|Roy Oswalt will provide the Rangers with some needed pitching depth. (Getty Images)|
The Texas Rangers are in a great place right now, and not just because Roy Oswalt rides to the rescue of an injury-depleted pitching staff with Friday night's start against Colorado.
No, time and place are smiling on the Rangers because a team racked with pitching injuries is knee-deep into the clown portion (bro) of its schedule that calls for nine consecutive games against the Astros, Padres and Rockies. As of Wednesday, that trio combined to produce three of the worst five records in the majors.
As the old hardball saying goes, it's not always who you play, but when you play them.
The friendly scheduling comes with starters Neftali Feliz (right elbow) and Derek Holland (left elbow) and relievers Alexi Ogando (groin) and Koji Uehara (lat) all on the disabled list.
The two-time defending American League champion Rangers showed up for work Wednesday at 42-27, equaling the franchise record for best-ever mark after 69 games. Talk about maintaining.
"That's what we do," manager Ron Washington said. "There's no panic. We just go play baseball. We just go play baseball with whoever we have.
"That's what good teams do."
Already a good team -- and good is a modest understatement -- the Rangers have a chance to be better once Oswalt shows up in Arlington on Friday. They signed him for $5 million for the rest of the season, plus another $1 million available to him in incentives.
Following four starts in the minor leagues, Oswalt will be turned loose. He threw 100 pitches in his most recent outing, Sunday for Triple-A Round Rock.
Expectations are for Oswalt, 34, "to pitch us deep into games and to help us win," Rangers general manager Jon Daniels said. "Same as with the rest of the guys. He's no different than anyone else."
Oswalt had been working out and throwing at his home in Mississippi through the spring while entertaining late free agent offers. By the time he signed with the Rangers on May 29, Daniels estimated, he was "past where guys typically are when they show up to spring training." The GM also noted that Oswalt, who has battled back issues in recent seasons, is "bigger and stronger than he's been the last few years."
So far, so good, according to Oswalt.
"I don't think, really and truthfully, I'm different than I was in 2010 when I had probably my best all-around year," Oswalt said.
He was speaking mostly of the second half of 2010, when he went 7-1 with a 1.74 ERA and an 0.895 WHIP in 13 starts with the Phillies after being traded from the Astros.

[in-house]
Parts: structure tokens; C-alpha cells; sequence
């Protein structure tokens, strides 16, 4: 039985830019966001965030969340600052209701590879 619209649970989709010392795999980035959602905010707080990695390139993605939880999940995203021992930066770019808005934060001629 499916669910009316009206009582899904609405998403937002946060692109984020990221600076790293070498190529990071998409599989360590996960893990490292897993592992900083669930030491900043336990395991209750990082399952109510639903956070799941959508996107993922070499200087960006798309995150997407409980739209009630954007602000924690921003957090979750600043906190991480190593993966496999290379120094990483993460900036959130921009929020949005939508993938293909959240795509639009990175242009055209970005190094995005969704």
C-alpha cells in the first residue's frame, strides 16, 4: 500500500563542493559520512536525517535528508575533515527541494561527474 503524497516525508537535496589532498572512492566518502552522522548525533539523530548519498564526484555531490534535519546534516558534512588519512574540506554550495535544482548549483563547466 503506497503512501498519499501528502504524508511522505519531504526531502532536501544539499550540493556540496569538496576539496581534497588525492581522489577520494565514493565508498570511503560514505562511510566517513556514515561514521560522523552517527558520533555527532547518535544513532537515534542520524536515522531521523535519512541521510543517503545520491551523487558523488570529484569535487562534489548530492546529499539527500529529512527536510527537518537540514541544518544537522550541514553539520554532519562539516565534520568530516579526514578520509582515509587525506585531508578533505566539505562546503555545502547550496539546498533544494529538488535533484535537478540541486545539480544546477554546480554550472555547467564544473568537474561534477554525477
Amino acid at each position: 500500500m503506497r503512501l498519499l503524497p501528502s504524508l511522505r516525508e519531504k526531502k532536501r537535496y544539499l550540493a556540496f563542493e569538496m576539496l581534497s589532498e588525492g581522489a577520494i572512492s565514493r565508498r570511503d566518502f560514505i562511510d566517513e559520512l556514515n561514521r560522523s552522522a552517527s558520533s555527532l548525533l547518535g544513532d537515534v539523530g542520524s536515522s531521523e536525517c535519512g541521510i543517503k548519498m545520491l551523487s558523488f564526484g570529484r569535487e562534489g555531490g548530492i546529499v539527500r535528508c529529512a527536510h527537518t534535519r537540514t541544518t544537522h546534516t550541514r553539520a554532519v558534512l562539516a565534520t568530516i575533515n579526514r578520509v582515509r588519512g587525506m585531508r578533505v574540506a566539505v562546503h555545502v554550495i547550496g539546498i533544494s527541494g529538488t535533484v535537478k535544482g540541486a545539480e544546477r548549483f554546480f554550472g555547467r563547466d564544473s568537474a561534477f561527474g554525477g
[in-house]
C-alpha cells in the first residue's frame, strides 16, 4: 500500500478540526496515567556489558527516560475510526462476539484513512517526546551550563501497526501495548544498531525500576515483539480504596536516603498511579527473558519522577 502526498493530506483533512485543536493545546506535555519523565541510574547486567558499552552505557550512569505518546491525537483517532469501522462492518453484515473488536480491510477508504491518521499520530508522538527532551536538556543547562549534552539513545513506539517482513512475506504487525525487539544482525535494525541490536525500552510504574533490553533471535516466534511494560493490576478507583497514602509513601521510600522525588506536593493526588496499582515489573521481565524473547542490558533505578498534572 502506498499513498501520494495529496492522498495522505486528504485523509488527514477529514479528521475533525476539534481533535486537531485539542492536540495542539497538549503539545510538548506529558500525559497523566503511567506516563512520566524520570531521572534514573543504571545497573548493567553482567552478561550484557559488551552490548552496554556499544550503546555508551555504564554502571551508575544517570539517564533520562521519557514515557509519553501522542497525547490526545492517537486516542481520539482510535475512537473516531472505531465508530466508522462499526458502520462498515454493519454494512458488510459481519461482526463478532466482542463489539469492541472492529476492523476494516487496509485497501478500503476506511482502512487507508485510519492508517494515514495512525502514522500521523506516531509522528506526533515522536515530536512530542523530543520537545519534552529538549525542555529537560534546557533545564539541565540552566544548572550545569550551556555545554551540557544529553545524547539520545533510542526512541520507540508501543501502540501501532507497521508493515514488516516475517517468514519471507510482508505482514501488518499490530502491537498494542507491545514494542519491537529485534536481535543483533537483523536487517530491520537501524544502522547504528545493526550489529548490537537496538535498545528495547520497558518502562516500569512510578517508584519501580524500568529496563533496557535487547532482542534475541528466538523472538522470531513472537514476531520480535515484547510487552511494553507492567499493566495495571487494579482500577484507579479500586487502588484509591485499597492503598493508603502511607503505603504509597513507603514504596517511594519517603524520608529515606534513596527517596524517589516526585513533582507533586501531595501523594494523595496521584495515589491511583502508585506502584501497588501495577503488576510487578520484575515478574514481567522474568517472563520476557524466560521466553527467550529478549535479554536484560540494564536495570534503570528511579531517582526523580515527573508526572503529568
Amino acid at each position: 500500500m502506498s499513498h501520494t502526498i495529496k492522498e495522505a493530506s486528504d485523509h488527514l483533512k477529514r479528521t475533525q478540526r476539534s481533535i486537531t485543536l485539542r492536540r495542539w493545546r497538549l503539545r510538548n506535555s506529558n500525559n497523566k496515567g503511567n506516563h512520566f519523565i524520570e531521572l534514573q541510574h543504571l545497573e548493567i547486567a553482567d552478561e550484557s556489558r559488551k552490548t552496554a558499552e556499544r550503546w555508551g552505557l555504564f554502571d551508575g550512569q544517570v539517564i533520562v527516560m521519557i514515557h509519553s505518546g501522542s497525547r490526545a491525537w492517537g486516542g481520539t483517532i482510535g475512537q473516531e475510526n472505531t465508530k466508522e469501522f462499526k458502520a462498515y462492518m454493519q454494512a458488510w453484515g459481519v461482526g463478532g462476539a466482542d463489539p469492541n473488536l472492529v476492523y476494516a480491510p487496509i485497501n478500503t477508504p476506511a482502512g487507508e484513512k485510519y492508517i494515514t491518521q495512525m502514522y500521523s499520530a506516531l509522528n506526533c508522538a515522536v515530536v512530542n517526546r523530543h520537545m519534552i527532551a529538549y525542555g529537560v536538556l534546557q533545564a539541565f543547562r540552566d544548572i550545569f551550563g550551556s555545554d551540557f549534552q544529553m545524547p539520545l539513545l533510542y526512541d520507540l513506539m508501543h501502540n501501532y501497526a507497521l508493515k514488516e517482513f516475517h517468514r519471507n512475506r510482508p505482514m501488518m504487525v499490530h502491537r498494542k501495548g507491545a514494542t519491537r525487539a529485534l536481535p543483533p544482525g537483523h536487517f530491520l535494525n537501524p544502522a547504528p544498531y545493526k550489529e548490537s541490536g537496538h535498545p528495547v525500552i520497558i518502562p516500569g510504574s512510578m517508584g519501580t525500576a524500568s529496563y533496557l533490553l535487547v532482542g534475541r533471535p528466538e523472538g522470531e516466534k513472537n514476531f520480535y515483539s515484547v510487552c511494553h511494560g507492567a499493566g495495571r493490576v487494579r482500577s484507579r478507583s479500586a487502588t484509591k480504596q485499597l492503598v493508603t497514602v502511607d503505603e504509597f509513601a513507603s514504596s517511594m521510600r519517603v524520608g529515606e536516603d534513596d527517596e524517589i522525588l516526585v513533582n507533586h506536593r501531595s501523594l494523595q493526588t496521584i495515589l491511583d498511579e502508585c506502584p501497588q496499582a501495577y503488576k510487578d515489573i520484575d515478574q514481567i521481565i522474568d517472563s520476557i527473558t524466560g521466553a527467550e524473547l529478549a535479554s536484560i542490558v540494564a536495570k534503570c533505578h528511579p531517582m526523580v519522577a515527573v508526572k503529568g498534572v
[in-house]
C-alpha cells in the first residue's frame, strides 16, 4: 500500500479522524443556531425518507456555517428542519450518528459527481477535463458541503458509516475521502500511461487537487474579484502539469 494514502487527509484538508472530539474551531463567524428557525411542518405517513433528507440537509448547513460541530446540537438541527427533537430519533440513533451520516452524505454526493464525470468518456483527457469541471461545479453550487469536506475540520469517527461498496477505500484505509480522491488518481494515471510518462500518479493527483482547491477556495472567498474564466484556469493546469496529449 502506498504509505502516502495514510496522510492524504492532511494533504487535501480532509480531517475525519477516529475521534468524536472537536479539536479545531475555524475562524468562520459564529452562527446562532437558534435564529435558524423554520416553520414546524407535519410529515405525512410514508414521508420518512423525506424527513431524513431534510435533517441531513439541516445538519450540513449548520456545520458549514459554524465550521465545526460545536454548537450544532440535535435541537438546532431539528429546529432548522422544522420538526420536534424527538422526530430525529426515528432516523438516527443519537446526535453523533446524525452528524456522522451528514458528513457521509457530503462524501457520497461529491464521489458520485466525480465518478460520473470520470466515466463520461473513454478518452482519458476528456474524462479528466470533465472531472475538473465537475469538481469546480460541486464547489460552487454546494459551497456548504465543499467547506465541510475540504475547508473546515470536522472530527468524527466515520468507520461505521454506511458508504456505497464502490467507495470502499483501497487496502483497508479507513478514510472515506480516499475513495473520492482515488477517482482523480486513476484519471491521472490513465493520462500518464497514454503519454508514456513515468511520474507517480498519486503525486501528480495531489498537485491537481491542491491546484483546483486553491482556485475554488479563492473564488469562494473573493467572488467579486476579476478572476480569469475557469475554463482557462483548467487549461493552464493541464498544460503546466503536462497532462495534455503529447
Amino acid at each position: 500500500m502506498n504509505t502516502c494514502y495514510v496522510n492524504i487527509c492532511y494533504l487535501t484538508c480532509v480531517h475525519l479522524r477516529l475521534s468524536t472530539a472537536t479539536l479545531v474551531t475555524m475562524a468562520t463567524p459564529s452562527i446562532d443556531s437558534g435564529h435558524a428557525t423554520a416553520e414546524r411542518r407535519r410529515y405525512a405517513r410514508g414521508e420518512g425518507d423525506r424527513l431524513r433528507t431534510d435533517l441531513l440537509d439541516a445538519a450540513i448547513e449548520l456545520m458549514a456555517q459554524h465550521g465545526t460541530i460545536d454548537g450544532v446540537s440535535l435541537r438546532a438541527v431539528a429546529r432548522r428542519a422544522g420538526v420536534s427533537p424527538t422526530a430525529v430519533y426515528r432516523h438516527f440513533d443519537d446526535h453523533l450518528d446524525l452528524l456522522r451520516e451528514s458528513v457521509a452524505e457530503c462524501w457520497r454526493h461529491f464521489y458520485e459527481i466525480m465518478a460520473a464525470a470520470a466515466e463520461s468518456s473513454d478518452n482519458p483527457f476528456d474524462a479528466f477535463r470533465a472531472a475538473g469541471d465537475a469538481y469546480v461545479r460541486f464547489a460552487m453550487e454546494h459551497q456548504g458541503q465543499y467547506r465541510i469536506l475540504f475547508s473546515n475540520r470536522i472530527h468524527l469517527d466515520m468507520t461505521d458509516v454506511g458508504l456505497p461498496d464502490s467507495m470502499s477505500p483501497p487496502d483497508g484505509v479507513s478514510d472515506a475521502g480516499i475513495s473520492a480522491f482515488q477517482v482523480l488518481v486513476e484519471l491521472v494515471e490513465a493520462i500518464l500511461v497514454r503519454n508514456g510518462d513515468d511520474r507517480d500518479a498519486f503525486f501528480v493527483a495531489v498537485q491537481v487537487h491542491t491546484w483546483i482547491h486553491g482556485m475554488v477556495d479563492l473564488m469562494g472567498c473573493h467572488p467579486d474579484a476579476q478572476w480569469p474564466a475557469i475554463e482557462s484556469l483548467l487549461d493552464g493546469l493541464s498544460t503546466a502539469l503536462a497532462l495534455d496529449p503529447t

As for pitching in Texas' hitter-friendly park, Oswalt dismissed that out of hand.
"It's a good-looking ballpark," said Oswalt, who comes to Texas with a 159-93 career record. "I always loved coming to Arlington as a player.
"When I got to Houston in 2001, that was the No. 1 home run park. And Philly was second. I've never really been in a park that's friendly to pitchers."
Working through his four minor-league starts, the big things for Oswalt were to get his command and his curveball to a point with which he was happy.
Now, he'll take those directly into an AL West race that the Rangers led by five games, over the Angels, before Wednesday's game.
Even with their depleted staff, the Rangers owned the biggest divisional lead of any first-place club in baseball.
Oswalt will join Yu Darvish , Colby Lewis, Matt Harrison and rookie Justin Grimm in an overhauled rotation. Scott Feldman, who beat the Padres on Tuesday night, will move to the bullpen.
"He brings experience," Washington said of Oswalt. "He's pitched in many big-time games. We know he's not intimidated.
"We expect him to eat a lot of innings. And by eating those innings, he'll help us win ballgames."
Likes: Davey Johnson vs. Joe Maddon in the case of Joel Peralta. This current spat is exquisitely entertaining, particularly the part where Johnson, 69, calls Maddon a "weird wuss." Outstanding. ... R.A. Dickey's book, Wherever I Wind Up, is one of the best baseball player books I've read in a long time. Very thoughtful, very insightful and brutally honest. ... Day baseball. ... Pete Seeger: The Power of Song. Great documentary. Caught up with it the other night, and it's a fantastic history lesson -- of Seeger, the folk music movement, unions and this country. Lots of great old footage. ... Bill Murray, owner of the Class A Charleston RiverDogs (a Yankees affiliate), driving Yankees GM Brian Cashman at the Carolina/California League All-Star Game the other day. Murray is outstanding, and the combination of him and summer reminds me: The film Meatballs is one of the most underrated in the Murray canon.
Dislikes: Anytime Phil Collins or Peter Gabriel come onto the radio, I'm changing the channel.
Rock 'n' Roll Lyric of the Day:
"It turns me upside down"
-- The Cars, Magic